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This accessible and persuasive book challenges the notion of our capitalist destiny. It provides a clear and concise history of the problems facing the economies of Europe, Japan, and the US during the latter half of the twentieth century and questions whether capitalism has really brought the levels of economic growth and prosperity that were hoped for. Andrew Glyn then looks at the impact that the rapidly developing economies of China and the South are likely to have on the older economies of the North. As the race is on to maintain growth and protect competitive advantage, Glyn asks: is the "race-to-the bottom" inevitable as the anti-globalizers predict, with welfare states being dismantled to meet competitive demands? Or is there an alternative model, which sees a strong commitment to welfare provision as essential to economic growth? Can we afford not to tackle inequality at home as well as abroad?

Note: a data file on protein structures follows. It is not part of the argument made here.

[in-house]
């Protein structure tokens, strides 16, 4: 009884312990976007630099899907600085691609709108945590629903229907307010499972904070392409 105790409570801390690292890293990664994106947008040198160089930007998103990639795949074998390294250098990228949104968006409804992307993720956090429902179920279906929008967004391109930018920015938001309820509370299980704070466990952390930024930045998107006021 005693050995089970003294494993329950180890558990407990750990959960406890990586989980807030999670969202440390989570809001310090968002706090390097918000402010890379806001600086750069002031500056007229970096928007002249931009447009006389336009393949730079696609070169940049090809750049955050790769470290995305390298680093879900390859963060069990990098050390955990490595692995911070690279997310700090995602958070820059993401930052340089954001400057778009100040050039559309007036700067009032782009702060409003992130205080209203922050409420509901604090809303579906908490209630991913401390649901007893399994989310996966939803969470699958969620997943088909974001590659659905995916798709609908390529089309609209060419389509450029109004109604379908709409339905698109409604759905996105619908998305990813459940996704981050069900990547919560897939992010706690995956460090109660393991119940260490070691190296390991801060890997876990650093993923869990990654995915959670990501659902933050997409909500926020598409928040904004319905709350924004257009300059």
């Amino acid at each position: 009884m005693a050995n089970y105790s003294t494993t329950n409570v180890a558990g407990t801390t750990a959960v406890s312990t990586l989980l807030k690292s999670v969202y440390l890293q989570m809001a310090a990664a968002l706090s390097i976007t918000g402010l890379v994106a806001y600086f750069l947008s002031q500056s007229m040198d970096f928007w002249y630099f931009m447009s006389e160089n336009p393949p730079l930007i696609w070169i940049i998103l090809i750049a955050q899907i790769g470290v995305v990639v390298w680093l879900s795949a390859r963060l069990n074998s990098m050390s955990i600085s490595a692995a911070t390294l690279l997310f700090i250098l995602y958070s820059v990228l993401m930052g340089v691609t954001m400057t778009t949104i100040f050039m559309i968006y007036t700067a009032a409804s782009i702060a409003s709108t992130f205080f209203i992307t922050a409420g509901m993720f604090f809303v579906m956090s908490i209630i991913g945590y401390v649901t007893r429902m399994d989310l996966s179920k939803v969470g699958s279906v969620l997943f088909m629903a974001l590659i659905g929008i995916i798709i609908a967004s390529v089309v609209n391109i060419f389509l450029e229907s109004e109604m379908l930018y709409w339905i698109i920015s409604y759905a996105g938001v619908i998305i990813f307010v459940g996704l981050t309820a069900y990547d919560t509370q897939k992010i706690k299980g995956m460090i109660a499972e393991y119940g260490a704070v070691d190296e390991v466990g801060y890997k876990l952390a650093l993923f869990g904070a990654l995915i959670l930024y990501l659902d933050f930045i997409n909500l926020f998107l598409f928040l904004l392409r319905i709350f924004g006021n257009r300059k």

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Andrew Glyn has been Tutor in Economics at Corpus Christi College Oxford since 1969, was an economic advisor to the National Union of Mineworkers, has been a consultant for the the International Labour Organisation and the UK Treasury and co-edits the Oxford Review of Economic Policy. He co-authored several books on post-war capitalism, edited Social Democracy in Neoliberal times (OUP 2001) and has published journal articles on unemployment, profitability, globalisation and the history of economic thought and newspaper articles on current economic policies.
"This is by far the best economic history of how capitalism developed since the end of World War II and in particular since the 1970s oil shock. It is full of valuable information and should be required reading for students, as it tells clearly the issues and problems that motivate current economic research and debate."--Richard B. Freeman, Herbert Ascherman Chair in Economics at Harvard University and Director of the Labor Studies Program at the National Bureau of Economic Research
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Book Description Oxford University Press, 2006. Condition: New. book. Seller Inventory # M0199291993
Book Description Oxford University Press. Hardcover. Condition: New. 0199291993 New Condition. Seller Inventory # NEW7.0983111
Book Description Condition: New. New. Seller Inventory # STR-0199291993